We’re highlighting some of the inspiring Civil Society case studies gathered for our ‘Connecting Cranes with Communities, How can the WMCA Create Inclusive Growth’ report (download here)

LOCATION    
Wolverhampton, but part of a UK wide movement

PROJECT DESCRIPTION   
Wolverhampton Poverty Truth

PROJECT OBJECTIVES 

  • Creating spaces for people to talk about experiences of poverty.
  • Wolverhampton Poverty Truth started with a question: ‘What if people who have directly experienced poverty were involved in making the decisions about how to tackle poverty in Wolverhampton?’
  • Working closely with other Poverty Truth Commissions across the UK, Transforming Communities Together brought together a group of people with experience of poverty and hardship (Grassroots Voices) with some of Wolverhampton’s civic and business leaders – the City Shapers.
  • The Grassroots and City Shaper groups worked TOGETHER to investigate three poverty topics in detail and worked TOGETHER to form solutions, which they presented at our Showcase Event in June 2018.

KEY PARTNERS       
Wolverhampton Residents, City of Wolverhampton Council, University of Wolverhampton, Citizens Advice Wolverhampton, Black Country Chamber of Commerce, Diocese of Lichfield, Wolverhampton College, First City, Wolverhampton Voluntary Sector Council, Revolver Coffee, Refugee Migrant Centre.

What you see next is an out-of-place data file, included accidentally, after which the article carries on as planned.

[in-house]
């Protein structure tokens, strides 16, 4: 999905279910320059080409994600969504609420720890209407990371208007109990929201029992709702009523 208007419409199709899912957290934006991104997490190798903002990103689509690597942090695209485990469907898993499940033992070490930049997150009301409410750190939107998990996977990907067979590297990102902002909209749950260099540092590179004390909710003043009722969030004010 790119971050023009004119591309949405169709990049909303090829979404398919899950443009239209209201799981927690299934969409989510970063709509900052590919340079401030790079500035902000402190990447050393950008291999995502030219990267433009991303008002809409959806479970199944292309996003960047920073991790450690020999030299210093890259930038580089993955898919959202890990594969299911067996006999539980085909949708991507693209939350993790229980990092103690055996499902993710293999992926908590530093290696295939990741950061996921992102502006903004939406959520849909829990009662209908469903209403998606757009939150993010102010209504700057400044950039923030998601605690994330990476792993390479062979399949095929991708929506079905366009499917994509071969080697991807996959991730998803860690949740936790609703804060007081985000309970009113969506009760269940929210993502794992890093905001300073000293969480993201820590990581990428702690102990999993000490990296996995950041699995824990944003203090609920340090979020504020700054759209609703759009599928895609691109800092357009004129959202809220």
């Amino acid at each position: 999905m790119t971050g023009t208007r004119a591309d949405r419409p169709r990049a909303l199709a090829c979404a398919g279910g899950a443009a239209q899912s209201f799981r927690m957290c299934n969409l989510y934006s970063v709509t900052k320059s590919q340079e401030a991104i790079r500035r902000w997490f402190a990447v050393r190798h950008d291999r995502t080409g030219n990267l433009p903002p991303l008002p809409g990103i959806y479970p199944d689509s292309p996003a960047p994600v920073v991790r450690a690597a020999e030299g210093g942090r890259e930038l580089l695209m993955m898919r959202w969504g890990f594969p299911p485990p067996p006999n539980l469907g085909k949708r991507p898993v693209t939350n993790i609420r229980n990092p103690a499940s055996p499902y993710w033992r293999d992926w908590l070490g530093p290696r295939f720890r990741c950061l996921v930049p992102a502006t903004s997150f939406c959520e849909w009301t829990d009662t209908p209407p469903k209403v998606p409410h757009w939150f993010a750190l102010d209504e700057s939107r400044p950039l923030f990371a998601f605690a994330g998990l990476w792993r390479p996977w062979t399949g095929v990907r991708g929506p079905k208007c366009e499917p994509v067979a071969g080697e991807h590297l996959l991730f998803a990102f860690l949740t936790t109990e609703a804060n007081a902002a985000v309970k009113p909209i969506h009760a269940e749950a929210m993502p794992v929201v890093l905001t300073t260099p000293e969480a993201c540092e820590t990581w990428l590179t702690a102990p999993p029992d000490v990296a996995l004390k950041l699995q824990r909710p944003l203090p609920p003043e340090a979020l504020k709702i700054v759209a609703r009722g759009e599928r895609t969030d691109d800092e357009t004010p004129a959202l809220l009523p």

WHAT LESSONS LEARNT HAVE INFORMED THIS PROJECT  
Many, but the outstanding one is that people with direct experience must be involved in the solutions – “Nothing about us, without us, is for us”.

RESULTS   
Ongoing. City of Wolverhampton Council in particular, have started to build on the recommendations in the report – https://www.wolvespovertytruth.org/showcase

IMPACTS
City of Wolverhampton Council recently signed up to the Time to Change Mental Health Pledge saying:

“The signing of the pledge by the council was a key recommendation of the Wolverhampton Poverty Truth Commission, a grassroots movement working with civic and business leaders to improve the lives of others”.

http://www.wolverhampton.gov.uk/article/13596/Council-takes-pledge-to-end-mental-health-discrimination

WHAT WENT WELL 
Feedback from participants was very positive e.g. “Wolverhampton Poverty Truth has been a genuinely inspirational project bringing local residents and service users together with decision makers to try and change the way we support those who are facing the awful issues surrounding poverty.” Corin Crane – CEO of Black Country Chamber of Commerce.

WHAT NEEDED TO BE IMPROVED
Communication and involvement of more residents.

WHAT COULD BE DONE DIFFERENTLY 
As above.

RECOMMENDATIONS TO OTHERS DOING SIMILAR PROJECTS
Vital to move slowly and build relationships.

RECOMMENDATIONS FOR FUTURE PROJECTS
People with direct experience of poverty must be involved in the solutions.